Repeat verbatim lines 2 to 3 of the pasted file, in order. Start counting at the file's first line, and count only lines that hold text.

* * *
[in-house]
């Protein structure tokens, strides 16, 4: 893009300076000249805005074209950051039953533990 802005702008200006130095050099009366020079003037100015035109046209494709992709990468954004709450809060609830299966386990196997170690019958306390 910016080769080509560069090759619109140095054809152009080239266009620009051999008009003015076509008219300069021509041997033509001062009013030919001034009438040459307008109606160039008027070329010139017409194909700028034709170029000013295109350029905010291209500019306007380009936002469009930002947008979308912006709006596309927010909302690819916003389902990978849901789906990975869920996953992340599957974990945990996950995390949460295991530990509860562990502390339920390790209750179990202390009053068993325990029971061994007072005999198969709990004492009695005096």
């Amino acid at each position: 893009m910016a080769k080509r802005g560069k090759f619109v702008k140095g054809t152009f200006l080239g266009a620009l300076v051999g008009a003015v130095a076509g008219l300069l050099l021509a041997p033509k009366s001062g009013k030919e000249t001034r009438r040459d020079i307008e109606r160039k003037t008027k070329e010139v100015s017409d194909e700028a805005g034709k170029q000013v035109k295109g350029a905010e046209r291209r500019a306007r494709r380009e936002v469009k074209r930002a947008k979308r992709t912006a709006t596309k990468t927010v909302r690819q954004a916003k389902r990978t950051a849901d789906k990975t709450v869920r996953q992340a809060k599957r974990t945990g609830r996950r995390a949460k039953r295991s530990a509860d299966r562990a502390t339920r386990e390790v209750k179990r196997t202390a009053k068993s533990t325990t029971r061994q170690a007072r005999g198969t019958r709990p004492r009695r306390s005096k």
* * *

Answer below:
């Protein structure tokens, strides 16, 4: 893009300076000249805005074209950051039953533990 802005702008200006130095050099009366020079003037100015035109046209494709992709990468954004709450809060609830299966386990196997170690019958306390 910016080769080509560069090759619109140095054809152009080239266009620009051999008009003015076509008219300069021509041997033509001062009013030919001034009438040459307008109606160039008027070329010139017409194909700028034709170029000013295109350029905010291209500019306007380009936002469009930002947008979308912006709006596309927010909302690819916003389902990978849901789906990975869920996953992340599957974990945990996950995390949460295991530990509860562990502390339920390790209750179990202390009053068993325990029971061994007072005999198969709990004492009695005096």
């Amino acid at each position: 893009m910016a080769k080509r802005g560069k090759f619109v702008k140095g054809t152009f200006l080239g266009a620009l300076v051999g008009a003015v130095a076509g008219l300069l050099l021509a041997p033509k009366s001062g009013k030919e000249t001034r009438r040459d020079i307008e109606r160039k003037t008027k070329e010139v100015s017409d194909e700028a805005g034709k170029q000013v035109k295109g350029a905010e046209r291209r500019a306007r494709r380009e936002v469009k074209r930002a947008k979308r992709t912006a709006t596309k990468t927010v909302r690819q954004a916003k389902r990978t950051a849901d789906k990975t709450v869920r996953q992340a809060k599957r974990t945990g609830r996950r995390a949460k039953r295991s530990a509860d299966r562990a502390t339920r386990e390790v209750k179990r196997t202390a009053k068993s533990t325990t029971r061994q170690a007072r005999g198969t019958r709990p004492r009695r306390s005096k």